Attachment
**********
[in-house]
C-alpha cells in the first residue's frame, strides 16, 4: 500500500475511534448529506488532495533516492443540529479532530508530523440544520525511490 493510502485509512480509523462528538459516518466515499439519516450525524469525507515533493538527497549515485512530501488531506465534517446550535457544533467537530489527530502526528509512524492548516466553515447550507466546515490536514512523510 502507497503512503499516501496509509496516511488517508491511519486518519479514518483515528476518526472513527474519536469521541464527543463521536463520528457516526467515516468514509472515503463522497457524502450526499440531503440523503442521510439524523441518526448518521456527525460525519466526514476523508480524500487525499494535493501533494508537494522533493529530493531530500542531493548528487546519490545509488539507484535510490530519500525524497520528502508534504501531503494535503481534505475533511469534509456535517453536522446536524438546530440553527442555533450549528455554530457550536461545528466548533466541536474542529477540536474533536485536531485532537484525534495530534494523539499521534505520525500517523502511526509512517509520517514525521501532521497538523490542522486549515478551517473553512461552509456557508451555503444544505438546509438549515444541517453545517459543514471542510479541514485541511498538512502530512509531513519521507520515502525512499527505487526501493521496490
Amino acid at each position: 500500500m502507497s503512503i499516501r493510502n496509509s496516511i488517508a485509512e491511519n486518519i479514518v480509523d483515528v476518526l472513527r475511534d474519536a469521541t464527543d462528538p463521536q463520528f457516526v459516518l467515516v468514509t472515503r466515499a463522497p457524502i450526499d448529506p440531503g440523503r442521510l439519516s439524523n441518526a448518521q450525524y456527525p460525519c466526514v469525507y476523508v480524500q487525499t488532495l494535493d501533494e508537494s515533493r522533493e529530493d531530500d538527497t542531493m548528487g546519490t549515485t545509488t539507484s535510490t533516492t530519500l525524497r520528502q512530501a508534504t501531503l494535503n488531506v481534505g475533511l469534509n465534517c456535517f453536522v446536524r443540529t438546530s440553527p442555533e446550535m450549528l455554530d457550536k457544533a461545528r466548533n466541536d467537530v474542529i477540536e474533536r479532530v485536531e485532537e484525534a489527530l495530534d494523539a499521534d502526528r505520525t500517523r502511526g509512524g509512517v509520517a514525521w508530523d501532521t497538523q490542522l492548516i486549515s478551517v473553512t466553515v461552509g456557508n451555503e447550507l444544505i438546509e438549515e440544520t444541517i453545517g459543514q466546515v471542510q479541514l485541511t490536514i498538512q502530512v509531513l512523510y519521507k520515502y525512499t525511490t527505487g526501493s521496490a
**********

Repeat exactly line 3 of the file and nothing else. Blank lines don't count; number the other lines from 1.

Amino acid at each position: 500500500m502507497s503512503i499516501r493510502n496509509s496516511i488517508a485509512e491511519n486518519i479514518v480509523d483515528v476518526l472513527r475511534d474519536a469521541t464527543d462528538p463521536q463520528f457516526v459516518l467515516v468514509t472515503r466515499a463522497p457524502i450526499d448529506p440531503g440523503r442521510l439519516s439524523n441518526a448518521q450525524y456527525p460525519c466526514v469525507y476523508v480524500q487525499t488532495l494535493d501533494e508537494s515533493r522533493e529530493d531530500d538527497t542531493m548528487g546519490t549515485t545509488t539507484s535510490t533516492t530519500l525524497r520528502q512530501a508534504t501531503l494535503n488531506v481534505g475533511l469534509n465534517c456535517f453536522v446536524r443540529t438546530s440553527p442555533e446550535m450549528l455554530d457550536k457544533a461545528r466548533n466541536d467537530v474542529i477540536e474533536r479532530v485536531e485532537e484525534a489527530l495530534d494523539a499521534d502526528r505520525t500517523r502511526g509512524g509512517v509520517a514525521w508530523d501532521t497538523q490542522l492548516i486549515s478551517v473553512t466553515v461552509g456557508n451555503e447550507l444544505i438546509e438549515e440544520t444541517i453545517g459543514q466546515v471542510q479541514l485541511t490536514i498538512q502530512v509531513l512523510y519521507k520515502y525512499t525511490t527505487g526501493s521496490a